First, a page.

We are stepping up our efforts with training and education programmes that promote the learning of digital skills at school and with initiatives such as the Digital Skills and Jobs Coalition, the Digital Education Action Plan, EU Code Week and Women in Digital Strategy. We have launched the Digital Opportunity project that will give 5,000 to 6,000 EU students the opportunity to complete paid digital internships lasting four to five months.
What role can the media play in overcoming inequalities – and are they up to the task?
One of the essential roles of the media is that of empowering citizens. This implies that media freedom and pluralism are needed, not only to ensure that journalists can freely report and comment on current affairs and societal issues, but also that citizens must have the right to freely access information and knowledge. Indeed, if media freedom and pluralism are fundamental rights, this is because they are an essential cornerstone of democracy.
I believe that the media can play an important role in overcoming inequalities, for instance not only by condemning various forms of discrimination based on gender, ethnicity, religion or other grounds, but also by raising awareness of the deep foundations and causes of inequalities. They can also open countless windows on the world, offering their audiences access to culture, knowledge and entertainment. However, stereotypes, biased reporting and even disinformation are too often present, especially – but not only – in the online environment.
For good or for bad, the media, whether traditional or new, play a crucial part in shaping society. They are probably not always up to the task when it comes to overcoming inequalities, but here I would like to praise the work of so many journalists and media actors who are working relentlessly to develop the public sphere and to hold the powerful to account. Quality journalism and media literacy are certainly among the best tools to inform the debate and combat inequalities, but they cannot, by themselves, overcome all inequalities.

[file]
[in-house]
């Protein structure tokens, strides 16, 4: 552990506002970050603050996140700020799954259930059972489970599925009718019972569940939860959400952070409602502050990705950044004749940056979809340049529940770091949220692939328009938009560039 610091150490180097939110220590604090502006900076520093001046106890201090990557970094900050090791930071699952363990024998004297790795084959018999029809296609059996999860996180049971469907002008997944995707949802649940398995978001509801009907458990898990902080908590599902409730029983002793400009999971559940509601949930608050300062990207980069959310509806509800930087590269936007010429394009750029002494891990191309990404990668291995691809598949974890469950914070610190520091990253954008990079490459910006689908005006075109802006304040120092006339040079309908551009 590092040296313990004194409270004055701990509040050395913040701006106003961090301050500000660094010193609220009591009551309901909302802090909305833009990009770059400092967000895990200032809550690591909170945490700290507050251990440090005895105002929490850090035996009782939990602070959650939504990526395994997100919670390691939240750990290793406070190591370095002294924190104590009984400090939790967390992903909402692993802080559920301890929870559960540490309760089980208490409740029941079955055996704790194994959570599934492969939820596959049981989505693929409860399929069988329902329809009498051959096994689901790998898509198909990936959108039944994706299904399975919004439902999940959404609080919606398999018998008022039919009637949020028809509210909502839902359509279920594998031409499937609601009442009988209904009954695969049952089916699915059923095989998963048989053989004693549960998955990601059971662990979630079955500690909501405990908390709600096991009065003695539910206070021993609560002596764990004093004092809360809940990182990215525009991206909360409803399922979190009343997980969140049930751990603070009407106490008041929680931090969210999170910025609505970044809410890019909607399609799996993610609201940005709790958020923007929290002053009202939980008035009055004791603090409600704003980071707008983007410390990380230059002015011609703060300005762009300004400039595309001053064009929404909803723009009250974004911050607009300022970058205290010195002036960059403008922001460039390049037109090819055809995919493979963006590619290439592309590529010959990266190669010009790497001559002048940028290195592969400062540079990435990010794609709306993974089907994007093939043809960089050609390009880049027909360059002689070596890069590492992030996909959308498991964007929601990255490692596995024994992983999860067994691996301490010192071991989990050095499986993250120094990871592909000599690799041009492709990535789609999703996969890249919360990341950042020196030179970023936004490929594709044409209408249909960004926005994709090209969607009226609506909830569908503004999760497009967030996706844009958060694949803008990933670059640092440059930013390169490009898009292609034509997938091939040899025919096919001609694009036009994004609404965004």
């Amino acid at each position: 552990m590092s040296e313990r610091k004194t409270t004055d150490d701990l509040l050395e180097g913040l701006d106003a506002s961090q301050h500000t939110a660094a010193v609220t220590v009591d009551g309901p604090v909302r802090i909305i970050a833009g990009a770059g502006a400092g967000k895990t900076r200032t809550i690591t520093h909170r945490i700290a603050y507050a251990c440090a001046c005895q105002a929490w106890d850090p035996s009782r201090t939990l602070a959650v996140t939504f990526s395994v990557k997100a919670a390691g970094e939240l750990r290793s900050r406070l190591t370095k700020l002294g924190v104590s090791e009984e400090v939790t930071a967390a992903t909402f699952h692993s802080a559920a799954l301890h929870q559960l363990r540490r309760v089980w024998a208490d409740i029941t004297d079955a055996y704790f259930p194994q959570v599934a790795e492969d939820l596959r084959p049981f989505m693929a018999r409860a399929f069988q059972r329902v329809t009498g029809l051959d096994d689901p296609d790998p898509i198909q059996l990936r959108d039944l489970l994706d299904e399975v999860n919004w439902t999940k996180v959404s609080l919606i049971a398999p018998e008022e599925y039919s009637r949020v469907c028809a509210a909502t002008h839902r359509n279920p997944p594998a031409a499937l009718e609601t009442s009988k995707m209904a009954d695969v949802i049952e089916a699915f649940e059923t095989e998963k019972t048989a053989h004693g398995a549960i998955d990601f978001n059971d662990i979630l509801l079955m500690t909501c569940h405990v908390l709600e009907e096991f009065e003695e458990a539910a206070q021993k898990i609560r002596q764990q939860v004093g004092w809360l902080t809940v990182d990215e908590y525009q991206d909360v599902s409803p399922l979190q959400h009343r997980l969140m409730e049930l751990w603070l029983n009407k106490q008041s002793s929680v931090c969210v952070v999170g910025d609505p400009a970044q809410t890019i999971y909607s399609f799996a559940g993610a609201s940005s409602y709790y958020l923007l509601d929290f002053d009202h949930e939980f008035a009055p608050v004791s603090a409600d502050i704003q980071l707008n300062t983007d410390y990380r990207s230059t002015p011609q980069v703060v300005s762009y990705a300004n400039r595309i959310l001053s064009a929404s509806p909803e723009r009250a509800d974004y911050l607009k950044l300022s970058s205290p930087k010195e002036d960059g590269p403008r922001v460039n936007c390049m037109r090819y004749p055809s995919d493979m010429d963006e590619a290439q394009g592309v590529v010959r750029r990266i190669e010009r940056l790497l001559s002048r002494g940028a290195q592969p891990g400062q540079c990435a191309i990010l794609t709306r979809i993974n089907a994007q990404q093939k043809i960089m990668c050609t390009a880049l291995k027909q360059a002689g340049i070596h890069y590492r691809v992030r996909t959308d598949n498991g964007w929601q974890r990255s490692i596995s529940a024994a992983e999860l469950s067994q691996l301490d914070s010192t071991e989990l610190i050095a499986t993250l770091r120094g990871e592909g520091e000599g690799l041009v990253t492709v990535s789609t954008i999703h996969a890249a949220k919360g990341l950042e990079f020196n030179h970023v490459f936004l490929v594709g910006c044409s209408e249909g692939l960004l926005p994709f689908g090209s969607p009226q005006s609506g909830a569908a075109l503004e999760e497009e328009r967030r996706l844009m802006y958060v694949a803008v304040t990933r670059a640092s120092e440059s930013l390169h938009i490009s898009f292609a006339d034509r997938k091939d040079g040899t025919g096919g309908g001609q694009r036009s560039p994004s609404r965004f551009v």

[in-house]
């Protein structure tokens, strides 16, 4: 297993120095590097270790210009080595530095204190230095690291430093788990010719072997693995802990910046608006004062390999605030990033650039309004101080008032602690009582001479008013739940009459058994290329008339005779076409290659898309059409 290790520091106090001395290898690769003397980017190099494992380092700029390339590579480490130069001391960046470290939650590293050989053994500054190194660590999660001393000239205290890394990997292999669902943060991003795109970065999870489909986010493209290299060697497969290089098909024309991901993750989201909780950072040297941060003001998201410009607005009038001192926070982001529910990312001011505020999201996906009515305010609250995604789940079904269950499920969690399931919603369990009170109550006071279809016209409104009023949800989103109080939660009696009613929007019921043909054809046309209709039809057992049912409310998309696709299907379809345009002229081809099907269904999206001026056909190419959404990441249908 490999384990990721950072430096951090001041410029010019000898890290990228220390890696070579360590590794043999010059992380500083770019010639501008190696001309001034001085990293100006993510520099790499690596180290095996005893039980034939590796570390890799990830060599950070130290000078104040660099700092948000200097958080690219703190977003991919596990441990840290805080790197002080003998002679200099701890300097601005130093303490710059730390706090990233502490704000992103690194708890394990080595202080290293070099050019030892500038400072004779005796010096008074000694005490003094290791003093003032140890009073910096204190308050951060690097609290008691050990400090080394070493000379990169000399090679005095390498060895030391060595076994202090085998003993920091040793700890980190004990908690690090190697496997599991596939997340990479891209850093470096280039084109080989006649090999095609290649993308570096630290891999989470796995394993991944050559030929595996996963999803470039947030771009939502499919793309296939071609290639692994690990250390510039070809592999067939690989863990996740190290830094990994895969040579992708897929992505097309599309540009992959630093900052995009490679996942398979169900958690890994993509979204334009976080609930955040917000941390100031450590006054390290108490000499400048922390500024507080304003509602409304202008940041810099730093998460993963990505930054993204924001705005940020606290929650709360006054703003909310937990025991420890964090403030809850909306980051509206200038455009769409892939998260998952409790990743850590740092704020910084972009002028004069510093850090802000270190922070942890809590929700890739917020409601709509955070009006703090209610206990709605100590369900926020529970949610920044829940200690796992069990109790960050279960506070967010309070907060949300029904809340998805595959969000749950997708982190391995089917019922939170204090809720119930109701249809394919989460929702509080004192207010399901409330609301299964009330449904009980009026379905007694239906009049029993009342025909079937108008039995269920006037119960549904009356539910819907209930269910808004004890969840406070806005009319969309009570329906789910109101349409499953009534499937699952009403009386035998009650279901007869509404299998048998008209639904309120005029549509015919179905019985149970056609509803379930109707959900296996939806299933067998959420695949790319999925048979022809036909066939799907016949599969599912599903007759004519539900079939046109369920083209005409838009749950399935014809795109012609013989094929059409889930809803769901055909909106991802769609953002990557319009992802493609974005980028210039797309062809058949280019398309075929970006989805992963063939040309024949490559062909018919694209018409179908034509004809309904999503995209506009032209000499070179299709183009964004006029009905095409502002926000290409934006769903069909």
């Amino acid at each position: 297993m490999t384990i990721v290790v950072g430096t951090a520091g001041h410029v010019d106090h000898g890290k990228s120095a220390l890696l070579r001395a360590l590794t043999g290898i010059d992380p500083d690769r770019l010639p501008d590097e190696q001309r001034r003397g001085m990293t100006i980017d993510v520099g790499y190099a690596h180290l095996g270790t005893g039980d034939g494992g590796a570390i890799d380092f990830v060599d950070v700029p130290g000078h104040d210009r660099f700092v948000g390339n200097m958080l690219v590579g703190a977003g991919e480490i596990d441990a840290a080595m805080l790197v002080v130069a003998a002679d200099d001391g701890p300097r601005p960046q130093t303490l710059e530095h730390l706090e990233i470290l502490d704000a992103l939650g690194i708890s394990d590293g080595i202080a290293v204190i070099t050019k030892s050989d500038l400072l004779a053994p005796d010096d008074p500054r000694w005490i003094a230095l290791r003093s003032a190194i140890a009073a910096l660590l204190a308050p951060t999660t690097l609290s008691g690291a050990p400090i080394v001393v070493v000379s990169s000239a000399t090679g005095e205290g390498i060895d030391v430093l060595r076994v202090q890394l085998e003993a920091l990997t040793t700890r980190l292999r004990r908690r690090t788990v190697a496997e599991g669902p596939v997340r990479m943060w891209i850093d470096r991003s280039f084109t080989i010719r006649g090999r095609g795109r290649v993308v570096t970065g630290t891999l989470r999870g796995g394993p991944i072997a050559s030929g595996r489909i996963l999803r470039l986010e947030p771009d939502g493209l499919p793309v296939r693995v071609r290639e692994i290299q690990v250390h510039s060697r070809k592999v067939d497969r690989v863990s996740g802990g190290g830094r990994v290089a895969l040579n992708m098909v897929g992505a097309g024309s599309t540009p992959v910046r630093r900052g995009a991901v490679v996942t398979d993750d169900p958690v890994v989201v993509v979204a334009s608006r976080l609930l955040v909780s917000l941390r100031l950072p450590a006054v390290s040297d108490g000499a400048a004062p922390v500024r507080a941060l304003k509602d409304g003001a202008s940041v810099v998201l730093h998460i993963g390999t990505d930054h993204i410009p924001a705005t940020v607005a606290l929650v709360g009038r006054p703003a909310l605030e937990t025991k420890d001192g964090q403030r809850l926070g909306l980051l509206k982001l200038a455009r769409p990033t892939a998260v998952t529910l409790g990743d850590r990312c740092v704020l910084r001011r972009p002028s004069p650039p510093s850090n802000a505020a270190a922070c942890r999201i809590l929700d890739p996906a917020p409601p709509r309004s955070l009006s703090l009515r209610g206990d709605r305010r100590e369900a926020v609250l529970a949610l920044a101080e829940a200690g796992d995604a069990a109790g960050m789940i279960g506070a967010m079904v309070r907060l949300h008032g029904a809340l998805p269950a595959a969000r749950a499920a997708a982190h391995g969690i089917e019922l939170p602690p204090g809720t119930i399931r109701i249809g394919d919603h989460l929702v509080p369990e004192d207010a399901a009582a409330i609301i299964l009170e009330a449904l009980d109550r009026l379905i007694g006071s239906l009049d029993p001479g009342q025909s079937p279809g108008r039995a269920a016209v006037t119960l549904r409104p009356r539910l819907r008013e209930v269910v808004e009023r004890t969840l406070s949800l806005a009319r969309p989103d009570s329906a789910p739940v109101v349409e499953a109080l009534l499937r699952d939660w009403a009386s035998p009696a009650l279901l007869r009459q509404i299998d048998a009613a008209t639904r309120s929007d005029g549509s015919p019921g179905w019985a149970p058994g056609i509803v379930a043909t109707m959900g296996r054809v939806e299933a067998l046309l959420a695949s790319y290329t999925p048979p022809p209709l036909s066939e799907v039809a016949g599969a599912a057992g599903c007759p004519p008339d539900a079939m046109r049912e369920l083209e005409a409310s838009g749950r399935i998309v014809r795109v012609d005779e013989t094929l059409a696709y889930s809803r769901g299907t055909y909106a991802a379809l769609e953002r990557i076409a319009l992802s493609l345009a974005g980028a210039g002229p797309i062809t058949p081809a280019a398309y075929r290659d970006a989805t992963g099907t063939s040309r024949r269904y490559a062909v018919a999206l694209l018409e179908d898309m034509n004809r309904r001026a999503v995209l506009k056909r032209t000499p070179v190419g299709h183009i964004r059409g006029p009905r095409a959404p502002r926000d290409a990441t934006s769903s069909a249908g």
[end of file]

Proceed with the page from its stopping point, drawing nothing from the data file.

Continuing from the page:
What do you expect from the Global Media Forum in Bonn?
I am really looking forward to interesting discussions and presentations at the Deutsche Welle’s Global Media Forum. I find it extremely stimulating that so many participants from different backgrounds and origins will combine their efforts in order to better understand the driving forces of global inequalities – and the role of technology and the media in tackling them.
Facts about digitalisation in the European Union
- Ultrafast connectivity of at least 100 megabits per second (Mbps) is available to 58% of households and the number of subscriptions is rapidly increasing. 15% of homes use ultrafast broadband: this figure is twice as high as just two years ago and five times higher than in 2013.
- 80% of European homes are covered by fast broadband with at least 30 Mbps (76% in 2017) and a third (33%) of European households have a subscription (23% increase compared to last year, and 166% compared to 2013).
- The number of mobile data subscriptions has increased by 57% since 2013 to reach 90 subscriptions per 100 people in the EU. On average, 4G mobile networks cover 91% of the EU population (84% last year).
- The highest increase in the use of Internet services is related to telephone and video calls: almost half of Europeans (46%) use the Internet to make calls, this is an almost 20% increase compared to last year and an over 40% increase compared to 2013. Other indicators show that 81% of Europeans now go online at least once a week (79% last year).
Global Media Forum in Bonn from 11 to 13 June 2018
Mariya Gabriel’s keynote speech on “Digitalisation in Europe – how does Europe meet the challenges?” will be broadcast live here; time: Monday, 11 June 2018, 10:30 to 11:00 am CET.